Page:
What Are Some Common Problems With Self-Catheterization?


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People who use self-catheterization to empty their bladders have an increased risk of developing urinary tract infections, reports the Northwest Regional Spinal Cord Injury System. The risk of infection increases due to the presence of bacteria on the skin around the urethral opening. Bleeding may occur if the catheter irritates the lining of the urethra, according to Bergen Urological Associates.

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When inserting a catheter into the urethra, the catheter may push bacteria from the skin into the urinary tract, according to the Northwest Regional Spinal Cord Injury System. If urine stays in the bladder for several hours, the bacteria have an opportunity to multiply, increasing the risk of infection. Patients can prevent infection by drinking plenty of fluids and washing their hands before and after each catheter insertion. Emptying the bladder a minimum of once every six hours also helps prevent bacteria from growing in the urine.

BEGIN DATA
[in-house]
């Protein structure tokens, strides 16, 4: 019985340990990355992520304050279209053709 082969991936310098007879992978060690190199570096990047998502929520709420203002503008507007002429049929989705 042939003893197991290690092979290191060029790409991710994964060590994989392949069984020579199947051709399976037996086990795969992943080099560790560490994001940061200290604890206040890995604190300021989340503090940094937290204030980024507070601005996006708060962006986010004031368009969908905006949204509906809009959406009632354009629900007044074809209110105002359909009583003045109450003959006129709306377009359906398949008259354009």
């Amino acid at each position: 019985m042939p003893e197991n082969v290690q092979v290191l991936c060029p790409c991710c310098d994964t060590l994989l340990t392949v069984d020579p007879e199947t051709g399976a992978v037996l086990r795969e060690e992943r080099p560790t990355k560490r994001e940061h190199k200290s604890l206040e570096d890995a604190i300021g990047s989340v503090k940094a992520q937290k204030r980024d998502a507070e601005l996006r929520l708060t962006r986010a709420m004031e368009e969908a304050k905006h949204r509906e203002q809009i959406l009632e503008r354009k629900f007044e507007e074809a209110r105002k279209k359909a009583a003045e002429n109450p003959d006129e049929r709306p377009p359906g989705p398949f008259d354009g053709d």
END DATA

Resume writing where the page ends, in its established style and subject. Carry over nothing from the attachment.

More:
Self-catheterization is a method of emptying the bladder, explains Healthline. The patient inserts a catheter into the urethra, which allows urine to drain from the bladder. In some cases, the patient has to measure the amount of urine collected and record it in a log book. An individual performs self-catheterization once every six hours during the day and once before going to bed. Inserting a catheter into the urethra may cause some discomfort.

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